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The pros and cons of pet insurance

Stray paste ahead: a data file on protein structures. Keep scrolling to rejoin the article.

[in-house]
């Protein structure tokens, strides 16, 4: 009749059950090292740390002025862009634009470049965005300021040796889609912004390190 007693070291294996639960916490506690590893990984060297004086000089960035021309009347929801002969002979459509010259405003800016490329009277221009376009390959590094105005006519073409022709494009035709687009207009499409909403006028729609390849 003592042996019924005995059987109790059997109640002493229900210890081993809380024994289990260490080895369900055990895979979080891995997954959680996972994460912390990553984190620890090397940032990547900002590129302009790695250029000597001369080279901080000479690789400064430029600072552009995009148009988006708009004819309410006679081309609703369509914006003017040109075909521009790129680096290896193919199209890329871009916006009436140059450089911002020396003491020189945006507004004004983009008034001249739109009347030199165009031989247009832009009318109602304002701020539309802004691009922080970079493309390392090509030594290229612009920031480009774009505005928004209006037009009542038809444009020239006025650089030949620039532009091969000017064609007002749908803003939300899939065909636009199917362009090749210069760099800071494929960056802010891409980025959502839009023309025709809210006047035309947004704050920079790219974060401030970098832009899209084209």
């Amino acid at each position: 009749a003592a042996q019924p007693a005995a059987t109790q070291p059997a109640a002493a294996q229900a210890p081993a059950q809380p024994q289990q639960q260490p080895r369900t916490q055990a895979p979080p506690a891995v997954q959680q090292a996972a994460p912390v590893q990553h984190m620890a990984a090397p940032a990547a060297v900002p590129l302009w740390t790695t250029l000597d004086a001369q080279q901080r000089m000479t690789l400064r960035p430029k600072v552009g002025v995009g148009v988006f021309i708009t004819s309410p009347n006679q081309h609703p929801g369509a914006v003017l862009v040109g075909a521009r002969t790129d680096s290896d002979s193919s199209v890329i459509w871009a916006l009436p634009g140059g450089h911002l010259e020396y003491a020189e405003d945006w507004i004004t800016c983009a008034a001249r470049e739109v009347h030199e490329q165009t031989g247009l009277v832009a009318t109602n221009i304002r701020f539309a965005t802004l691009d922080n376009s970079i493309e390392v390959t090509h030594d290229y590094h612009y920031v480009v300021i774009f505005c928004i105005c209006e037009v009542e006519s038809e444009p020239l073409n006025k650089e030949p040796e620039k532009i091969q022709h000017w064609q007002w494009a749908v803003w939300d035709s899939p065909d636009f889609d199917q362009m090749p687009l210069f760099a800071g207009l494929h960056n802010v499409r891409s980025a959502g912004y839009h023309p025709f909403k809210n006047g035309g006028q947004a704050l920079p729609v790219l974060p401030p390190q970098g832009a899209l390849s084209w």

Healthcare is a major worry for many people—including pet parents. An unexpected vet bill can cost hundreds if not thousands of dollars. But is pet insurance the right solution? Kevin Brasler, Executive Editor at Consumers’​ Checkbook, says the answer is a strong maybe — as long as you understand what you’re buying and how it works.”A decade or so ago, there were really only two companies that sold pet insurance plans and what they sold was actually pretty lousy coverage. It didn’t fully cover most expenses you have or the veterinarians’ charge. You still had to pay the balance,” Brasler said. Another big problem with the old pet insurance plans was that they didn’t cover things like congenital problems or specific conditions, like cancer — many things that might befall your pet that were very expensive to treat. But as Americans’ love of pets has intensified, so have pet insurance options. Now more than a dozen companies sell pet insurance, and you can get better coverage.”That’s the good news. The plans cover things like congenital problems, and they do cover cancer. They typically don’t cover typical, you know, preventive medicine like getting lab analysis done, spaying and neutering, checkups. But for major medical problems, they do cover them, and they cover them pretty well,” Brasler said.Pet insurance offers peace of mind that you’ll have the resources to treat your beloved dog or cat if it’s injured or is diagnosed with a disease. But security isn’t cheap.”Some insurance plans, over the life of your pet, you’re going to pay $20,000 or more just for the premiums,” Brasler said.Many pet insurance companies raise their rates as your pet ages. So while you may be able to pay $40 or $50 a month for your puppy, you may find it impossible to pay $200 or more ten years later — right when your pet needs it most. Once the premiums are too high to pay, you’re back where you started — worrying about the cost of unexpected vet bills.”Pet insurance might make sense because it might help you avoid a big financial hit down the road. Just know that you ‘re more likely to pay far more in pet insurance, premiums and copays and deductibles than you’re ever going to get out of the plan,” Brasler added. Pet insurance mirrors every other type of insurance. On average, you put more into it than you get out. Just consider how much you’ve paid in car or property insurance in the past 5 or 10 years. If you want the peace of mind of pet insurance, compare shop and find a plan that fits your finances. If you want to pay less each month in premiums, you can choose a plan with a higher deductible. If you don’t want to spend so much when your pet is sick or injured, choose a plan with higher monthly premiums and lower deductibles or copays. The other option is to start your personal pet emergency fund. Put away the exact amount you’d spend for pet insurance in a designated savings account. That way, you’ll have complete control over spending it. But be forewarned: It requires a lot of discipline to save consistently.